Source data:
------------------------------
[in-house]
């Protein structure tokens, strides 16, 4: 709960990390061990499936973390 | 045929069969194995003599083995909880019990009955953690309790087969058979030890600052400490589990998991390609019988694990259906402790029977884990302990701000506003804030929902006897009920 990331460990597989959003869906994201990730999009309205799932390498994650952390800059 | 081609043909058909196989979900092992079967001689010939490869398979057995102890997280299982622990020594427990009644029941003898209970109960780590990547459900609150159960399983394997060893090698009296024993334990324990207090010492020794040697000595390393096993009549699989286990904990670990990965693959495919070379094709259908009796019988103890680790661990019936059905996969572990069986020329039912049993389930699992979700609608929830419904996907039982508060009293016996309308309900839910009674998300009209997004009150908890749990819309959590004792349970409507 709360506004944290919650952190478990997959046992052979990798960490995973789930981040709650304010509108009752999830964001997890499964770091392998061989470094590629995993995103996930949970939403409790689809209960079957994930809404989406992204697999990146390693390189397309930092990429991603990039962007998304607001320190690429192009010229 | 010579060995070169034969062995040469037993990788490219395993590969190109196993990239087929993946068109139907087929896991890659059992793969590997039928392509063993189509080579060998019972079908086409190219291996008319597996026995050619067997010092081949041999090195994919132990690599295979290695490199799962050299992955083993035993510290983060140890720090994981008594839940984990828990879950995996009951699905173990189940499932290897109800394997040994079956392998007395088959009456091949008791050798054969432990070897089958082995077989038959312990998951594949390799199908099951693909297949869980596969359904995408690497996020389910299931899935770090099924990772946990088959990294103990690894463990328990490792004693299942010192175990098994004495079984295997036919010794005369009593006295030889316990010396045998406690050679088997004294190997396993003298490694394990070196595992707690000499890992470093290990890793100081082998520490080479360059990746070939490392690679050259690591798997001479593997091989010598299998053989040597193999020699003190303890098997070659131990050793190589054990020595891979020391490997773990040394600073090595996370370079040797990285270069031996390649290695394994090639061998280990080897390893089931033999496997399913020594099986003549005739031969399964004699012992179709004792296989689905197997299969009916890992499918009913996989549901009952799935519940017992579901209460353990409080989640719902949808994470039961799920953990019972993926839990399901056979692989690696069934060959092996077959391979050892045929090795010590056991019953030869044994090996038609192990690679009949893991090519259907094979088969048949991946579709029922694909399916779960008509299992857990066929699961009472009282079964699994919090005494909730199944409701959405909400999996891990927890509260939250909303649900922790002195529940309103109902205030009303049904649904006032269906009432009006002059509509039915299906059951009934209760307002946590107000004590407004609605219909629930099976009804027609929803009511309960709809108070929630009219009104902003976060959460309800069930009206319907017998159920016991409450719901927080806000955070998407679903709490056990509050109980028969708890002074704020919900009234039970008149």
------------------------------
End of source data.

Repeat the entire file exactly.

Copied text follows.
[in-house]
């Protein structure tokens, strides 16, 4: 709960990390061990499936973390 | 045929069969194995003599083995909880019990009955953690309790087969058979030890600052400490589990998991390609019988694990259906402790029977884990302990701000506003804030929902006897009920 990331460990597989959003869906994201990730999009309205799932390498994650952390800059 | 081609043909058909196989979900092992079967001689010939490869398979057995102890997280299982622990020594427990009644029941003898209970109960780590990547459900609150159960399983394997060893090698009296024993334990324990207090010492020794040697000595390393096993009549699989286990904990670990990965693959495919070379094709259908009796019988103890680790661990019936059905996969572990069986020329039912049993389930699992979700609608929830419904996907039982508060009293016996309308309900839910009674998300009209997004009150908890749990819309959590004792349970409507 709360506004944290919650952190478990997959046992052979990798960490995973789930981040709650304010509108009752999830964001997890499964770091392998061989470094590629995993995103996930949970939403409790689809209960079957994930809404989406992204697999990146390693390189397309930092990429991603990039962007998304607001320190690429192009010229 | 010579060995070169034969062995040469037993990788490219395993590969190109196993990239087929993946068109139907087929896991890659059992793969590997039928392509063993189509080579060998019972079908086409190219291996008319597996026995050619067997010092081949041999090195994919132990690599295979290695490199799962050299992955083993035993510290983060140890720090994981008594839940984990828990879950995996009951699905173990189940499932290897109800394997040994079956392998007395088959009456091949008791050798054969432990070897089958082995077989038959312990998951594949390799199908099951693909297949869980596969359904995408690497996020389910299931899935770090099924990772946990088959990294103990690894463990328990490792004693299942010192175990098994004495079984295997036919010794005369009593006295030889316990010396045998406690050679088997004294190997396993003298490694394990070196595992707690000499890992470093290990890793100081082998520490080479360059990746070939490392690679050259690591798997001479593997091989010598299998053989040597193999020699003190303890098997070659131990050793190589054990020595891979020391490997773990040394600073090595996370370079040797990285270069031996390649290695394994090639061998280990080897390893089931033999496997399913020594099986003549005739031969399964004699012992179709004792296989689905197997299969009916890992499918009913996989549901009952799935519940017992579901209460353990409080989640719902949808994470039961799920953990019972993926839990399901056979692989690696069934060959092996077959391979050892045929090795010590056991019953030869044994090996038609192990690679009949893991090519259907094979088969048949991946579709029922694909399916779960008509299992857990066929699961009472009282079964699994919090005494909730199944409701959405909400999996891990927890509260939250909303649900922790002195529940309103109902205030009303049904649904006032269906009432009006002059509509039915299906059951009934209760307002946590107000004590407004609605219909629930099976009804027609929803009511309960709809108070929630009219009104902003976060959460309800069930009206319907017998159920016991409450719901927080806000955070998407679903709490056990509050109980028969708890002074704020919900009234039970008149």